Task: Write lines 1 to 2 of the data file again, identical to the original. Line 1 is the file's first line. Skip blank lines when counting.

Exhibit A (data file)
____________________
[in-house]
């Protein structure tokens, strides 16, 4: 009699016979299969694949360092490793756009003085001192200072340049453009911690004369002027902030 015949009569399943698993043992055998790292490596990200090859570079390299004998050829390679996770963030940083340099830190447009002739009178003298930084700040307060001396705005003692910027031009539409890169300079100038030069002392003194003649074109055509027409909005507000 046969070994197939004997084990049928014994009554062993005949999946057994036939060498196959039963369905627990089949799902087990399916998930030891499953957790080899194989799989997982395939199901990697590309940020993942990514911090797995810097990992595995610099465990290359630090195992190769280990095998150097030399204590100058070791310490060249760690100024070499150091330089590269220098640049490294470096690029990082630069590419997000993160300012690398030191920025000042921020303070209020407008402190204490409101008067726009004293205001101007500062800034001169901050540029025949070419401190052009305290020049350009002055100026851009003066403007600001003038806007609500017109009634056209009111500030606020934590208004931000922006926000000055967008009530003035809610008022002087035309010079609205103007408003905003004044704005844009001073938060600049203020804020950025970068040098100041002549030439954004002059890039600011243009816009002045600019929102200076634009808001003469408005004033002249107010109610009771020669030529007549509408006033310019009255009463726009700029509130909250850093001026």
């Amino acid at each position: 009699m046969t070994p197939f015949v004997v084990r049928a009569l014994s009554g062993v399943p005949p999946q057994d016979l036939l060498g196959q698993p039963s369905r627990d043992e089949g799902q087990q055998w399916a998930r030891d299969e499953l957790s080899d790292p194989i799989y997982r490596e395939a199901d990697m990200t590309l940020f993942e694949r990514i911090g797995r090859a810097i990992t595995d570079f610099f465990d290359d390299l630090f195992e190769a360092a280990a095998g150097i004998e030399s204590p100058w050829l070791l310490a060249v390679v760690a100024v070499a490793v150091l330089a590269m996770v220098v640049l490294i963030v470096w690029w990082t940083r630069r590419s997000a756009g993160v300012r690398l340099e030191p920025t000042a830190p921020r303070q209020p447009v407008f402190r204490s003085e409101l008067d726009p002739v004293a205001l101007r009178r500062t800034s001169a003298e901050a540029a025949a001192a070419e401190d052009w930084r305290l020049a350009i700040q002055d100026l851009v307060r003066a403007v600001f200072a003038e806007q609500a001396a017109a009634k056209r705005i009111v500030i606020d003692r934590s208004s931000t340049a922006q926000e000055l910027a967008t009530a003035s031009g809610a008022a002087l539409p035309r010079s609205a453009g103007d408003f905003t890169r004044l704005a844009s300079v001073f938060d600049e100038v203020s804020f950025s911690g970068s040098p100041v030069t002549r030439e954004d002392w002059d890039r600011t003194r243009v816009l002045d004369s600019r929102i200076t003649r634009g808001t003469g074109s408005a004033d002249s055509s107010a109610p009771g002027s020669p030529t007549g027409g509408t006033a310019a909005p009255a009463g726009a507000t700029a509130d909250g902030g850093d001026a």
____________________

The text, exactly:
[in-house]
């Protein structure tokens, strides 16, 4: 009699016979299969694949360092490793756009003085001192200072340049453009911690004369002027902030 015949009569399943698993043992055998790292490596990200090859570079390299004998050829390679996770963030940083340099830190447009002739009178003298930084700040307060001396705005003692910027031009539409890169300079100038030069002392003194003649074109055509027409909005507000 046969070994197939004997084990049928014994009554062993005949999946057994036939060498196959039963369905627990089949799902087990399916998930030891499953957790080899194989799989997982395939199901990697590309940020993942990514911090797995810097990992595995610099465990290359630090195992190769280990095998150097030399204590100058070791310490060249760690100024070499150091330089590269220098640049490294470096690029990082630069590419997000993160300012690398030191920025000042921020303070209020407008402190204490409101008067726009004293205001101007500062800034001169901050540029025949070419401190052009305290020049350009002055100026851009003066403007600001003038806007609500017109009634056209009111500030606020934590208004931000922006926000000055967008009530003035809610008022002087035309010079609205103007408003905003004044704005844009001073938060600049203020804020950025970068040098100041002549030439954004002059890039600011243009816009002045600019929102200076634009808001003469408005004033002249107010109610009771020669030529007549509408006033310019009255009463726009700029509130909250850093001026």